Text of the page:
Machining Company Employs Swiss Turning Expertise for Miniature Parts   David Gaines


In order to stay competitive in the world of modern manufacturing, machining companies must invest earnestly in their futures. One machining company near Seattle, Northwest Automatics, Inc., continues to adjust to the ever-changing manufacturing landscape by increasing plant space dramatically, investing in new high-tech machining equipment, and creating a niche that is effectively carrying the company into the digital manufacturing revolution.

In less than three years after its founding in 1993, the ISO-9001-2008 certified company acquired a 10,000-square-foot building to handle its increasing production workload. Eventually, it acquired another 10,000-square-foot building for maintenance, storage, and customer fulfillment. Last year, Northwest Automatics added an additional 10,000 square feet by adding a third building. “We’ve added extra machining capability, and upgraded our quality control department by adding new equipment in both areas,” stated Cristina Ketola, the general manager and sales manager of the family-owned company, located in Kent, Washington. “And we still have more room for expansion in the future.”

“One piece of production equipment that we purchased for this new facility is a Mori Seiki NV-2000, twin turret, CNC turning center,” says Cristina Ketola. “We also brought several other turning centers into the new building. We might be doing more milling work in the future, so we have room to bring in new milling machines, if necessary. The secondary operations that we handle are done in our other building, which is next door to the new building. For quality control, we bought a MicroVu and a Form Tracer. These QC machines will help us check very tight tolerances, and they can check surface finishes, dimensions, and visual properties. We renovated the whole QC department after adding the new equipment, so everything is now in the new building.”

While milling is available, most of the company’s work is focused on conventional CNC turning and CNC Swiss turning for parts of all shapes and sizes, with a specialty niche in precision miniature parts. “The Swiss turning machines are better for tight tolerance work,” says Mike Ketola, the company’s founder and president, and Cristina’s father. “The Swiss machines, for example, are good for small connectors, since they are more precision machines. We do our large parts on the regular turning centers, parts up to ten inches in diameter. We make a lot of small brass parts that go into electronic switches and temperature control devices for trucks,” he added.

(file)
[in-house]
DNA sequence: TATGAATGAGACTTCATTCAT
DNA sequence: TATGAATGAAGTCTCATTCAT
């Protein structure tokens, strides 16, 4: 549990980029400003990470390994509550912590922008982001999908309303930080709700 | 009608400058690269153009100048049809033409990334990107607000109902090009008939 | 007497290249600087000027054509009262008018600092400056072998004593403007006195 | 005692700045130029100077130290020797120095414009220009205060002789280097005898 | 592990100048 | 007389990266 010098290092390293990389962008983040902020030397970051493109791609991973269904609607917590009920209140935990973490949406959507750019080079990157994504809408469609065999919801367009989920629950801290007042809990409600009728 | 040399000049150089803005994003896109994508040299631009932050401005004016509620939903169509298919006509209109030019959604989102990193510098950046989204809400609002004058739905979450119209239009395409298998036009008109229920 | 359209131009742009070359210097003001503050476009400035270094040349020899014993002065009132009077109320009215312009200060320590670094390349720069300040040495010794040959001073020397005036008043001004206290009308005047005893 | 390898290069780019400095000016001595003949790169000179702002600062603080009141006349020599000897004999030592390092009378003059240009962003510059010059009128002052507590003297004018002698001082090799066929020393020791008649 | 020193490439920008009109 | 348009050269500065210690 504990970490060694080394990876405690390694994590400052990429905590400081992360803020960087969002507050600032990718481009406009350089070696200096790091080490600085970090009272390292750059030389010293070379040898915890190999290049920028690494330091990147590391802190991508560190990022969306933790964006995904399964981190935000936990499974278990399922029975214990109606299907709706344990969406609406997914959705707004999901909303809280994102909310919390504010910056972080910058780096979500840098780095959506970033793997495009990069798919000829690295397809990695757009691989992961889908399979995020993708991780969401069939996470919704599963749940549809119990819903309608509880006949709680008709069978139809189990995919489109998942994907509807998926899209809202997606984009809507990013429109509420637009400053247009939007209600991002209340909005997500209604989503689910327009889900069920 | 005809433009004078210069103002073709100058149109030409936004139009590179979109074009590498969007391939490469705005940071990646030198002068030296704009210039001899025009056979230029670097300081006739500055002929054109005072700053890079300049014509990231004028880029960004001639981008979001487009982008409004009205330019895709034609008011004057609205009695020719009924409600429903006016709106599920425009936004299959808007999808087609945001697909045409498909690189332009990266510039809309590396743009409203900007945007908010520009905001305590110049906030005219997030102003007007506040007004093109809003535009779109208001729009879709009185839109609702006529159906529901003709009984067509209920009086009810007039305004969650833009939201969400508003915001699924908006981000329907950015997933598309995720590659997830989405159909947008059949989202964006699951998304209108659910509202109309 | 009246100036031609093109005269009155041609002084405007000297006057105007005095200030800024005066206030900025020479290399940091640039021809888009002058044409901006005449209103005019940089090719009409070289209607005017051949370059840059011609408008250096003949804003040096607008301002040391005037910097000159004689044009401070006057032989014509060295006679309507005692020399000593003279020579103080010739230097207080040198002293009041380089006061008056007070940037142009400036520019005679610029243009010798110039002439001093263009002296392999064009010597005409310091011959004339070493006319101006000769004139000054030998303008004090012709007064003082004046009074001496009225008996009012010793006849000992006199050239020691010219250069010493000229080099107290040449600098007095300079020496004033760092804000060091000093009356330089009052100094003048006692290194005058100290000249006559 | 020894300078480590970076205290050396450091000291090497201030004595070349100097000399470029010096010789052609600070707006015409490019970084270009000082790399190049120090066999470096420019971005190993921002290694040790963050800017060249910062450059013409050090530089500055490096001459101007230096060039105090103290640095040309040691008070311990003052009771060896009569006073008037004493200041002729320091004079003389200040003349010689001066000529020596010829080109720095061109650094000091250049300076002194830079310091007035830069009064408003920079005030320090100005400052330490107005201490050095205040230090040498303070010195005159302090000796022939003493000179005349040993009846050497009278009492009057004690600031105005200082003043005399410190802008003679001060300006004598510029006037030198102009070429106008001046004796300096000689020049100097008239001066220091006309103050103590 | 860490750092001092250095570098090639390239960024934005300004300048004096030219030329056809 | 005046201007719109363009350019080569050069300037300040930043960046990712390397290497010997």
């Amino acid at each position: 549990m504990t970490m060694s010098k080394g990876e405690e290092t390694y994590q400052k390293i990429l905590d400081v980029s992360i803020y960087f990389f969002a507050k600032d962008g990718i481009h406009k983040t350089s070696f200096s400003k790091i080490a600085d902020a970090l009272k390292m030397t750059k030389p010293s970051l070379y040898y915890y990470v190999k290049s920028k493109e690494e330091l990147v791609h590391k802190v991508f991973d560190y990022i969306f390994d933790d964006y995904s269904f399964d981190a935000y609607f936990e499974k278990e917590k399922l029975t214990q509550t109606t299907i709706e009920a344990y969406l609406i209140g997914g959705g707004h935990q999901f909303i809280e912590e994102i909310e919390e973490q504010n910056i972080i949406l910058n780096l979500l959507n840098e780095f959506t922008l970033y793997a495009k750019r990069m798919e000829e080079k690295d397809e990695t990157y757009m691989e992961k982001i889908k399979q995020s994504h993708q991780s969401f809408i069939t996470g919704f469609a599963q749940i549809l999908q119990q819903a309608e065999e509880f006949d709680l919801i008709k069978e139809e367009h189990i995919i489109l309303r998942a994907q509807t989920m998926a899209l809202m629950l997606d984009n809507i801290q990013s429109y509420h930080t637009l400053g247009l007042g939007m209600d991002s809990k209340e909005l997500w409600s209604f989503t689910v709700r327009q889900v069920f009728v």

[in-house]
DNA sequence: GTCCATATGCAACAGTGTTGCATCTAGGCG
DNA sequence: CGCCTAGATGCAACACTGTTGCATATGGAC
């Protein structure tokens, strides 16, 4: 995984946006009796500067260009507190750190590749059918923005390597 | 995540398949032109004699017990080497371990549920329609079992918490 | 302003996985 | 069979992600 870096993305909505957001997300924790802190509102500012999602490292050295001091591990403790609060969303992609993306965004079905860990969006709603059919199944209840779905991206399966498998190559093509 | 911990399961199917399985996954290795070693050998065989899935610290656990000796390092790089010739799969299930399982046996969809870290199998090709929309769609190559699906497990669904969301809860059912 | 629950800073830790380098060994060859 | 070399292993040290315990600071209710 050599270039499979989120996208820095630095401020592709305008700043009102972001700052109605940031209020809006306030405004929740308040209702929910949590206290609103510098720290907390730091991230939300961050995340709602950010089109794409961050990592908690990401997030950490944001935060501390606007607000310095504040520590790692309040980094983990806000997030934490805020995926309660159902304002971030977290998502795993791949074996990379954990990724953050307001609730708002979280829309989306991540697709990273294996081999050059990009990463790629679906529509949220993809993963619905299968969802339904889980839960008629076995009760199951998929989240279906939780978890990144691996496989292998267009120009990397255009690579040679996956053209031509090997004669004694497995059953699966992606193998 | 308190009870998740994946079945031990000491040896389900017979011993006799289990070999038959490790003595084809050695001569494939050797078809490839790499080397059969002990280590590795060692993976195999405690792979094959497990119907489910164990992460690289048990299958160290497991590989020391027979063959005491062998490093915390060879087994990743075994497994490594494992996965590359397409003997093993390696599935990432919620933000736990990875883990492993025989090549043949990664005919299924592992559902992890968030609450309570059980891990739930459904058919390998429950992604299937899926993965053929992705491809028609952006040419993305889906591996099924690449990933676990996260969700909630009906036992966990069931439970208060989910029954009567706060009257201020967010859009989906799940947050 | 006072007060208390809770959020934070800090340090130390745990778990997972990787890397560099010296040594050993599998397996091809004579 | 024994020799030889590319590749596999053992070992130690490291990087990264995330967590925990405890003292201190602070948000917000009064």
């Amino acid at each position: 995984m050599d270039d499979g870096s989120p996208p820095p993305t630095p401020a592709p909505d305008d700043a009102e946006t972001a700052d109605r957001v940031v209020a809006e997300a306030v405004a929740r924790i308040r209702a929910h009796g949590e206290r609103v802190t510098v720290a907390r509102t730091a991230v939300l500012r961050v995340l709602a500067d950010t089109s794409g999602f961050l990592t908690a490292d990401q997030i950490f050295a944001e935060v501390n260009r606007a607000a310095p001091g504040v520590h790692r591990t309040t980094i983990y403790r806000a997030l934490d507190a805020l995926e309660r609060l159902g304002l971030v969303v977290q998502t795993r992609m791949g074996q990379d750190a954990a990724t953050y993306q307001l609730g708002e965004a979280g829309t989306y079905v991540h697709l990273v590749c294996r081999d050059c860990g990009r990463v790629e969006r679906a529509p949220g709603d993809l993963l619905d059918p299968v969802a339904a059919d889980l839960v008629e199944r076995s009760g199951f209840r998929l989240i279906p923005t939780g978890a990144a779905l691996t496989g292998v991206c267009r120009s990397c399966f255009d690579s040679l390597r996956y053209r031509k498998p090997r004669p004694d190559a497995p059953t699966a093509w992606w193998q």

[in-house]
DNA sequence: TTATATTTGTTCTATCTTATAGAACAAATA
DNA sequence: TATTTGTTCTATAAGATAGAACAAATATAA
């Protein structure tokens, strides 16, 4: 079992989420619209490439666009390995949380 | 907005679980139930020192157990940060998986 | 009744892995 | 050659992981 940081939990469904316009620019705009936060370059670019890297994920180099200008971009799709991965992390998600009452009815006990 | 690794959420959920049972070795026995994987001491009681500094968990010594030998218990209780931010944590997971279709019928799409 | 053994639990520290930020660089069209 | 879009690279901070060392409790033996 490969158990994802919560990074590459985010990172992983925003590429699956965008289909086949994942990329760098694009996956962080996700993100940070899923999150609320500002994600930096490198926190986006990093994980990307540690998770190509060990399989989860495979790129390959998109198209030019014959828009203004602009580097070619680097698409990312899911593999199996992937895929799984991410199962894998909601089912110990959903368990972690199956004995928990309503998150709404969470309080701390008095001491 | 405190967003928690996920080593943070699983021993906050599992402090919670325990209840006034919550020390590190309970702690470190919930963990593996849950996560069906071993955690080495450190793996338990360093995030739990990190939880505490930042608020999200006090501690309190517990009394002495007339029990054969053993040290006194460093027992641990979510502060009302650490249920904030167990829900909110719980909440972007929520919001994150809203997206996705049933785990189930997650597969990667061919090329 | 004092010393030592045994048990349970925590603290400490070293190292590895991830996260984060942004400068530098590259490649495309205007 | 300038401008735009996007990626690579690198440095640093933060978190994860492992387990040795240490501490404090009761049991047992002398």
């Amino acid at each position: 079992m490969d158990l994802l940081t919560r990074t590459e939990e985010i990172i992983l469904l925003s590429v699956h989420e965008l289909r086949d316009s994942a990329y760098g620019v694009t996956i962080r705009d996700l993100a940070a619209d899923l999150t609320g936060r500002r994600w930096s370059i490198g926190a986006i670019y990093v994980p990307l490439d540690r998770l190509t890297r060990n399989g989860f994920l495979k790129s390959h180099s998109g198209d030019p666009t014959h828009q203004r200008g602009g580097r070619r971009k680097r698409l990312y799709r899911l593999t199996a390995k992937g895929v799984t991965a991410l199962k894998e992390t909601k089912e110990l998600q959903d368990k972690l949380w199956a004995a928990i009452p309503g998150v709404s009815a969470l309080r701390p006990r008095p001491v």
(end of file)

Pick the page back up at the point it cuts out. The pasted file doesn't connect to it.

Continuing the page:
The machine shop’s equipment inventory includes a sophisticated Deco 2000, 13-axis, CNC Swiss turning machine, a piece of equipment that added increased value to the company’s machine tool capability. “The Deco 2000 has 21 tools available with it, so it opens up a larger range of Swiss parts that can be machined,” says Cristina Ketola. “The lengths and diameters can be bigger, and more complex parts and parts with intricate insides can be done more easily. And we can handle a lot of geometry with its 13-axis capability,” she continued. “We also have a twin turret, Mori Seiki, NZ-2000 CNC turning center that handles our complex regular turning work. And the parts are full, complete parts, near net shape when they come off the NZ-2000.”

Although Northwest Automatics (www.nwautomaticsinc.com) makes parts for a variety of industries, including automotive, medical, recreational, and agricultural, many of the company’s parts are for the aerospace and aviation fields. The company routinely makes firing mechanism parts for torpedoes and electronic parts for missile projects. In addition, high-precision, critical medical parts are made for dialysis machines and oxygen tank regulators mounted in hospital rooms.

Although the company doesn’t handle any finishing processes in-house, it provides for its clients a large variety of secondary processes, such as deburring, broaching, tumbling, grinding, and high-gloss polishing. Many of the company’s parts have aircraft quality standards, so they have to be extremely clean, burr-free, and highly polished. “Sometimes we have to check the parts under a microscope for microscopic burrs,” Mike Ketola explains. “We do the deburring by freezing and electrocharge, or it could be done with a chemical etch process, depending on the type of material that’s being used. And we handle all of these processes in-house.”


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